• Practise answering the questions — be sure to limit response time to the amount of time you will have in the exam. Afterwards, check your answers and make sure you understand the correct responses

Analyze Previous Tests

  • Be sure to review any previous tests you've had in the course. These can help you to determine what kinds of questions your professor will ask on the midterm or final exam, as well as his or her particular "style"
  • Analyze errors you've made in the past — recognizing where you lost marks will help you to avoid making the same mistakes again

Effective Study Strategies

The following are some general study strategies, which may or may not apply to your specific situation. It is important to recognize that your studying should be adapted to the type of exam you'll be doing (e.g., multiple choice vs. essay questions) and to the course's objectives and learning demands. These techniques are best used as a starting point from which to develop strategies that are relevant to your specific needs.

Use Active Study Strategies

This means involving your senses and thinking consciously about your studying. Active studying increases your memory and understanding of the material.

  • Verbalize information instead of reading silently: this increases sensory input to the brain
  • Re-organize the course material in a logical way — how do the concepts fit together? Try creating a "concept map"
  • Teach the material to someone else. This is one of the best ways to learn it yourself
  • Use the 3R's: Read, Write, Recite the material
  • Involve physical movement or senses where appropriate

Predict Questions

Students generally spend too much study time taking in information and not enough time practising how to use this information in the exam format. Predicting questions and answering them will help you to consider what will be on the exam and give you practice in answering the types of question that you'll be facing.

  • Use the course outline, previous tests, course notes, and any information given by the instructor to make up possible test questions, then practise answering these questions
  • Try this strategy with a study partner, trading questions to give you a new perspective
  • Set a time limit that reflects the amount of time you will have in the exam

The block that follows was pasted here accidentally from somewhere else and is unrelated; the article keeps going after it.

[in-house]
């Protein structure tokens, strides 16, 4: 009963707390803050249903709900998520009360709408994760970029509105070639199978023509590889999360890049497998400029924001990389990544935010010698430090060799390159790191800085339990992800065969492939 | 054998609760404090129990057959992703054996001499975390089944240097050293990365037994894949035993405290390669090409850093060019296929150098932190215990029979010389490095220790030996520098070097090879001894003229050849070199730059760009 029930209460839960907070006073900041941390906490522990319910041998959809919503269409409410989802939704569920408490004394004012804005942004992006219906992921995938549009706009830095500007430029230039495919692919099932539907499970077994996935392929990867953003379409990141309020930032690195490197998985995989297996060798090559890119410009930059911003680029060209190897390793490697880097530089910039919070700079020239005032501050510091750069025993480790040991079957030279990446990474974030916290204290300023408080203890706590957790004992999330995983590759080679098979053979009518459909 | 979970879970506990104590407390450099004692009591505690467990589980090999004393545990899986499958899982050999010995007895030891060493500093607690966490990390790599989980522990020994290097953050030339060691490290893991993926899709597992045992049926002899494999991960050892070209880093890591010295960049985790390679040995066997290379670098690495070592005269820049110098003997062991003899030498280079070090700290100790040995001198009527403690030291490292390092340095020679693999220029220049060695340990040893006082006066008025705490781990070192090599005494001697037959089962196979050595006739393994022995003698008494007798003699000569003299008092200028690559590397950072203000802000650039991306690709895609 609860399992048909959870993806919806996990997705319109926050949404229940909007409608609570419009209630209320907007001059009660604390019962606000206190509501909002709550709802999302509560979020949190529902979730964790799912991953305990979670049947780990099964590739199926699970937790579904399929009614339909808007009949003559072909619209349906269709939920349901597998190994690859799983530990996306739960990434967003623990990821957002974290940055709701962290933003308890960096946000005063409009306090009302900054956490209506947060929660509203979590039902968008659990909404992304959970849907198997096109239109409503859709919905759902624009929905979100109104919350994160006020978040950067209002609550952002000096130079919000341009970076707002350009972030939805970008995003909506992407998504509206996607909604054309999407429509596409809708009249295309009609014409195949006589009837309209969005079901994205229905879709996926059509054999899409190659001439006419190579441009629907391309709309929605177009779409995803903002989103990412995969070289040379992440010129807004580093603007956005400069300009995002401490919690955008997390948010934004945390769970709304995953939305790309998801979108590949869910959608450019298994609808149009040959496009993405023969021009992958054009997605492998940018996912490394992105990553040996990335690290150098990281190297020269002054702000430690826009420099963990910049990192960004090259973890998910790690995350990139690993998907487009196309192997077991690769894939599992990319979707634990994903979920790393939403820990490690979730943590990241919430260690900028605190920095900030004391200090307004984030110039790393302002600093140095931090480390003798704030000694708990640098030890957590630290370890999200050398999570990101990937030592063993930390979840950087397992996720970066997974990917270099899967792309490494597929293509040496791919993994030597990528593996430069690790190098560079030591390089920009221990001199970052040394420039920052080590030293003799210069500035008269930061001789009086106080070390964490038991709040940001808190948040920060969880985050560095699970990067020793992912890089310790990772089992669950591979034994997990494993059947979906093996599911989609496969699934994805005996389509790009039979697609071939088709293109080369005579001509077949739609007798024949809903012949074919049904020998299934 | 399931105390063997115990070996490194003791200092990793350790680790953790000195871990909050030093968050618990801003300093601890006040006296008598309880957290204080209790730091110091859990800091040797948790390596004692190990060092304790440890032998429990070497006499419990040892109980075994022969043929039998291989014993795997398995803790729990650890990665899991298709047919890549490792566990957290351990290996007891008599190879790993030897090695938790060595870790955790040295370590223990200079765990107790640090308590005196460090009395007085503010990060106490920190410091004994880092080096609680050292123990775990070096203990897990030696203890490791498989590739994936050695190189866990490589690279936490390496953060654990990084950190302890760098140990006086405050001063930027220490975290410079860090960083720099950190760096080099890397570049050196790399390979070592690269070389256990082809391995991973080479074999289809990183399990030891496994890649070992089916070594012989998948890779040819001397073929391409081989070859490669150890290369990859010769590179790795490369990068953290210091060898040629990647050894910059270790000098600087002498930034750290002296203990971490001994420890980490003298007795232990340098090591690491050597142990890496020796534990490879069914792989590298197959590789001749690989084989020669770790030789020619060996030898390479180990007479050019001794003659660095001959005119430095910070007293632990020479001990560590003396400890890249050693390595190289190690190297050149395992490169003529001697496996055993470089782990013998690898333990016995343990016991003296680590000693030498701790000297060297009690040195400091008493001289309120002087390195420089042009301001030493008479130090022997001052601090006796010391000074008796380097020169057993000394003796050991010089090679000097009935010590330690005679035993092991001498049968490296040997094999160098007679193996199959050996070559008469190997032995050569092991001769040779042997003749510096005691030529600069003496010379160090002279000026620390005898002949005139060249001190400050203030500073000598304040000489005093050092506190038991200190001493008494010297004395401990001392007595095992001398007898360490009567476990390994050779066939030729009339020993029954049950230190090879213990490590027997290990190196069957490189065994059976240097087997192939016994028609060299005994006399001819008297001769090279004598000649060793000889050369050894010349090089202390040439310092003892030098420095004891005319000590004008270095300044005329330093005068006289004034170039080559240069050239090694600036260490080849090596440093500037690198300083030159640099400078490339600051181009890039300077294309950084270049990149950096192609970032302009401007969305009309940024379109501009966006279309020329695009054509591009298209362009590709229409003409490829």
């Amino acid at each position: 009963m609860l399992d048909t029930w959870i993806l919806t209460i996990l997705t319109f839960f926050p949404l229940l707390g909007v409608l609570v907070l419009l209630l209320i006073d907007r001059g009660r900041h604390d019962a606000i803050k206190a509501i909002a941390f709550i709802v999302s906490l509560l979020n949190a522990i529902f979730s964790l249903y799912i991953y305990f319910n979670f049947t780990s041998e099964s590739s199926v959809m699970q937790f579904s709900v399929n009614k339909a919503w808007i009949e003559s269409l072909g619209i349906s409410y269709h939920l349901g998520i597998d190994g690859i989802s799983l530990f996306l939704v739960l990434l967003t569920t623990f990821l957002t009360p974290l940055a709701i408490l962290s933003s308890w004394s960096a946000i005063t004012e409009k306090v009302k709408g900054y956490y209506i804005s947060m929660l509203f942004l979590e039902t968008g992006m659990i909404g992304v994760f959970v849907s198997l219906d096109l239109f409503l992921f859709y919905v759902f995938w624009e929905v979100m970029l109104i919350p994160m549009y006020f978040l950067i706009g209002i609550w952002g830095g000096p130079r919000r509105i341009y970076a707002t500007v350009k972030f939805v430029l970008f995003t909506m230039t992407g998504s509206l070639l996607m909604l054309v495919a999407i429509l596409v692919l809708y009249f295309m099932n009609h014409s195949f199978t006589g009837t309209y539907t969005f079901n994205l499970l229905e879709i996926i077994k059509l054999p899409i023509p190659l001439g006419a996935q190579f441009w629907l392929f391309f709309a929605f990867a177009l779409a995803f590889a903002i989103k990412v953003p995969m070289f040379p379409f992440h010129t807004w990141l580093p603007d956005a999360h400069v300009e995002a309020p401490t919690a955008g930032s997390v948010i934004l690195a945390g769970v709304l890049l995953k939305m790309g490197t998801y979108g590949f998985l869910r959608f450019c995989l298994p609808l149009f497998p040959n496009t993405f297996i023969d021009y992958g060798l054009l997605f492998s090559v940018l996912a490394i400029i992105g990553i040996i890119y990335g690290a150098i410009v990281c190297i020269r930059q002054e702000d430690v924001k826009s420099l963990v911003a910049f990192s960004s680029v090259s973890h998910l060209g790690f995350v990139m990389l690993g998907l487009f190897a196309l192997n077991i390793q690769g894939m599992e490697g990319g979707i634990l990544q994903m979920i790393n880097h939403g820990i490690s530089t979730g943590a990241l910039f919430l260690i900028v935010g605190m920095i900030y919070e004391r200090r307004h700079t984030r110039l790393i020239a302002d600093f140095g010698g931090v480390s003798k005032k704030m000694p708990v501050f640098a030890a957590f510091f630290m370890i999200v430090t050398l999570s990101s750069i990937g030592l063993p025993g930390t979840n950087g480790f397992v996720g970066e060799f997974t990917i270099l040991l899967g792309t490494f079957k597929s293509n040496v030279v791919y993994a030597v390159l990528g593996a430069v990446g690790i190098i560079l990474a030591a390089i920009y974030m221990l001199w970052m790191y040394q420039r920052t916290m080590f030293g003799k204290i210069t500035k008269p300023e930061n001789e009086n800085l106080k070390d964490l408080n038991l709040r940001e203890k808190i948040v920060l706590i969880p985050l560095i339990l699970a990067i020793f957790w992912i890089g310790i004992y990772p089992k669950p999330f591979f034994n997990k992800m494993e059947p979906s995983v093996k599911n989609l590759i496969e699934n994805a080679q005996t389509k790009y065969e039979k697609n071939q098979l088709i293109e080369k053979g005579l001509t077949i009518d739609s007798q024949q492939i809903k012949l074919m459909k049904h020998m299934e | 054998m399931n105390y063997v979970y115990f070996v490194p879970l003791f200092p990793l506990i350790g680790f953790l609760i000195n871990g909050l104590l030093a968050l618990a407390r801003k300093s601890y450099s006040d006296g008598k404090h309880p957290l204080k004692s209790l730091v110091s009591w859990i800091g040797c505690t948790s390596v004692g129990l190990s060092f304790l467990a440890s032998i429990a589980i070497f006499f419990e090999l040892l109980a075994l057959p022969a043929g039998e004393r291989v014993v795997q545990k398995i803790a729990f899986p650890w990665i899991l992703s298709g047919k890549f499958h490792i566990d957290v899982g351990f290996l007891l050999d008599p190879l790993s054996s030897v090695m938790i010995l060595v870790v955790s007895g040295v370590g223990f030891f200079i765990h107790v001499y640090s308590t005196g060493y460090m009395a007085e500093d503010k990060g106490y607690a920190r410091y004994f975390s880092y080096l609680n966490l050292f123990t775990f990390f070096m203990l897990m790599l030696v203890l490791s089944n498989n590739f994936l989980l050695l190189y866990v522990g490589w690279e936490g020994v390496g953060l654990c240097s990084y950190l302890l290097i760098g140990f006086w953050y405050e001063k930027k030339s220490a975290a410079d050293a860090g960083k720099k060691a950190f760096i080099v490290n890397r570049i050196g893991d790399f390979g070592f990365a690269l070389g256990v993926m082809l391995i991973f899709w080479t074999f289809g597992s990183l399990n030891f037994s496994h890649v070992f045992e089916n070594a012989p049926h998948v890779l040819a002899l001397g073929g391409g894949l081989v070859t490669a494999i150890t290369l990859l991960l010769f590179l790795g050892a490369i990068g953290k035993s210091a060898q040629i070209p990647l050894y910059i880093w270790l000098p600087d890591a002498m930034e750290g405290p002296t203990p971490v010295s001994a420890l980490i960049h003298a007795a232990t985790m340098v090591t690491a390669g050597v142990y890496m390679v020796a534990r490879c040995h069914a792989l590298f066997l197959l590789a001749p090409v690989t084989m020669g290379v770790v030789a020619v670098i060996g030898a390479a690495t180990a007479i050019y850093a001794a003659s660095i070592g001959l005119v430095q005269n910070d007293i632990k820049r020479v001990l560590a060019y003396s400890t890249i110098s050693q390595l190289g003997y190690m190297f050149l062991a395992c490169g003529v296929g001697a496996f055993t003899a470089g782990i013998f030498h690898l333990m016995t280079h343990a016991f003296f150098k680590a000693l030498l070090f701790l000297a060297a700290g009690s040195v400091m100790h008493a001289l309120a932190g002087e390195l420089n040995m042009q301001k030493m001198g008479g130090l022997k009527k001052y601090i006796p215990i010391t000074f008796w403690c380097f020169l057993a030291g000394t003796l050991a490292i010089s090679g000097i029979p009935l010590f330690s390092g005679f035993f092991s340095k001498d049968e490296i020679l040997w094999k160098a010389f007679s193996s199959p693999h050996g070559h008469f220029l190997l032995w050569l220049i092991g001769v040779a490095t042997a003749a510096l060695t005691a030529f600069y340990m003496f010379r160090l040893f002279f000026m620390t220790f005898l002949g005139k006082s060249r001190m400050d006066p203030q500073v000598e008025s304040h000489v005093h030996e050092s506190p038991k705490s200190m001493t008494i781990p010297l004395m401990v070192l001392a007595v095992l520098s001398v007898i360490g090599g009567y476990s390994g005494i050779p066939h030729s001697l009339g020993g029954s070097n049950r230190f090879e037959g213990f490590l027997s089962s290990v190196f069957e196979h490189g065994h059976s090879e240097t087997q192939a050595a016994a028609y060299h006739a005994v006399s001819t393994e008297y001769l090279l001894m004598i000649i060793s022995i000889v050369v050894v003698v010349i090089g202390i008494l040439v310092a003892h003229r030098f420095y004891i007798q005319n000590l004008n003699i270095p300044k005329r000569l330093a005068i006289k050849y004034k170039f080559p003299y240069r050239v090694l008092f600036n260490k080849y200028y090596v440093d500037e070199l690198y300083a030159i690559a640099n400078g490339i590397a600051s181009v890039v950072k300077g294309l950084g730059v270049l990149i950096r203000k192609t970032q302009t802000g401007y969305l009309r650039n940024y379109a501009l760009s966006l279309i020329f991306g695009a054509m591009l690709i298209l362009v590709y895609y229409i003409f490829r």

• Make sure to correct your answers, and then focus your studying on the areas in which you made the most mistakes

Find a Study Partner or Form a Study Group

Working with someone else can give you a different perspective on course materials, and a lot can be accomplished by sharing skills and resources with others. Some suggested activities for group studying:

  • Practise teaching each other the material
  • Brainstorm possible test questions
  • Compare lecture notes
  • Conduct discussions or debates on selected course topics
  • Quiz each other on factual material
  • In some first-year courses, the library's Supported Learning Groups (SLGs) program offers structured group study sessions

Create Diagrams to Help Summarize Information

  • Brainstorm ideas/concepts that are related to a chosen topic
  • Draw a diagram to provide a pictorial representation of the subject
  • Try a concept map with the most important idea in the centre, and then various branches showing the relationships between other ideas and their subcategories

Use Strategies to Help Reduce Forgetting

  • Test yourself as you study
  • Over-learn the material so that you can't forget it
  • SOAR (Select, Organize, Associate, Rehearse)
  • Use:

    • Mnemonics
    • Acronyms (HOMES)
    • Acrostics (Kings Play Chess On Fairly Good Soft Velvet)
    • Analogies (lungs = trees, pump = heart)
    • Key words linked to other information

Try Flashcards

  • Write the question on one side, the answer on the other
  • Use them to memorize definitions, vocabulary, facts, formulae, etc.
  • Carry them with you to study in short, spare moments, such as while waiting in line or riding the bus